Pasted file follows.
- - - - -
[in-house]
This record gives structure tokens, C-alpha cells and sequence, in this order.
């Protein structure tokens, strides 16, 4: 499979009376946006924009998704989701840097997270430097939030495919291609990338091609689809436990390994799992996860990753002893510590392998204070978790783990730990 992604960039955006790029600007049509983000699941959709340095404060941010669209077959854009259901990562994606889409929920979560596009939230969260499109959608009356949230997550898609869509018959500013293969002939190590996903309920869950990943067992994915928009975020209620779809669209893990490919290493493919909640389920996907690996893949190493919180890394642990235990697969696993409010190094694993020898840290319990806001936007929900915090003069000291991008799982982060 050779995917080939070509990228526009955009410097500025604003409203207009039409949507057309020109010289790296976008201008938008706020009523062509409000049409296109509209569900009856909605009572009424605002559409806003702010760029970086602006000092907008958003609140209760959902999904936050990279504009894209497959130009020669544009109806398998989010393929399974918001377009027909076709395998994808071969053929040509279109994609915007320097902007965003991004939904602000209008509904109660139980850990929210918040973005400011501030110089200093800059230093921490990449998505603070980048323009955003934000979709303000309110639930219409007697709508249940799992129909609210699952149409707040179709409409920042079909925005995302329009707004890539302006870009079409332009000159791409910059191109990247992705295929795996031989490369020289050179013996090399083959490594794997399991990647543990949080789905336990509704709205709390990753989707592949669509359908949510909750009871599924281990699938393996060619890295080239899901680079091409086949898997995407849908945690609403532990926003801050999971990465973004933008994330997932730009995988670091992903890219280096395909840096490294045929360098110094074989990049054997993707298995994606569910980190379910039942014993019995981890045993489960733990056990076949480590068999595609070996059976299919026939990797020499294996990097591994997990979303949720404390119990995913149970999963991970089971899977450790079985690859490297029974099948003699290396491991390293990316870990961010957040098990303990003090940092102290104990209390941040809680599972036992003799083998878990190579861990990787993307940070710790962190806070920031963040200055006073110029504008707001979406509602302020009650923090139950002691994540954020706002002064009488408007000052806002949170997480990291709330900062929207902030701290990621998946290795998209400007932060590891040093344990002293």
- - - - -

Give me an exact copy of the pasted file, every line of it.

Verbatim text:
[in-house]
This record gives structure tokens, C-alpha cells and sequence, in this order.
């Protein structure tokens, strides 16, 4: 499979009376946006924009998704989701840097997270430097939030495919291609990338091609689809436990390994799992996860990753002893510590392998204070978790783990730990 992604960039955006790029600007049509983000699941959709340095404060941010669209077959854009259901990562994606889409929920979560596009939230969260499109959608009356949230997550898609869509018959500013293969002939190590996903309920869950990943067992994915928009975020209620779809669209893990490919290493493919909640389920996907690996893949190493919180890394642990235990697969696993409010190094694993020898840290319990806001936007929900915090003069000291991008799982982060 050779995917080939070509990228526009955009410097500025604003409203207009039409949507057309020109010289790296976008201008938008706020009523062509409000049409296109509209569900009856909605009572009424605002559409806003702010760029970086602006000092907008958003609140209760959902999904936050990279504009894209497959130009020669544009109806398998989010393929399974918001377009027909076709395998994808071969053929040509279109994609915007320097902007965003991004939904602000209008509904109660139980850990929210918040973005400011501030110089200093800059230093921490990449998505603070980048323009955003934000979709303000309110639930219409007697709508249940799992129909609210699952149409707040179709409409920042079909925005995302329009707004890539302006870009079409332009000159791409910059191109990247992705295929795996031989490369020289050179013996090399083959490594794997399991990647543990949080789905336990509704709205709390990753989707592949669509359908949510909750009871599924281990699938393996060619890295080239899901680079091409086949898997995407849908945690609403532990926003801050999971990465973004933008994330997932730009995988670091992903890219280096395909840096490294045929360098110094074989990049054997993707298995994606569910980190379910039942014993019995981890045993489960733990056990076949480590068999595609070996059976299919026939990797020499294996990097591994997990979303949720404390119990995913149970999963991970089971899977450790079985690859490297029974099948003699290396491991390293990316870990961010957040098990303990003090940092102290104990209390941040809680599972036992003799083998878990190579861990990787993307940070710790962190806070920031963040200055006073110029504008707001979406509602302020009650923090139950002691994540954020706002002064009488408007000052806002949170997480990291709330900062929207902030701290990621998946290795998209400007932060590891040093344990002293």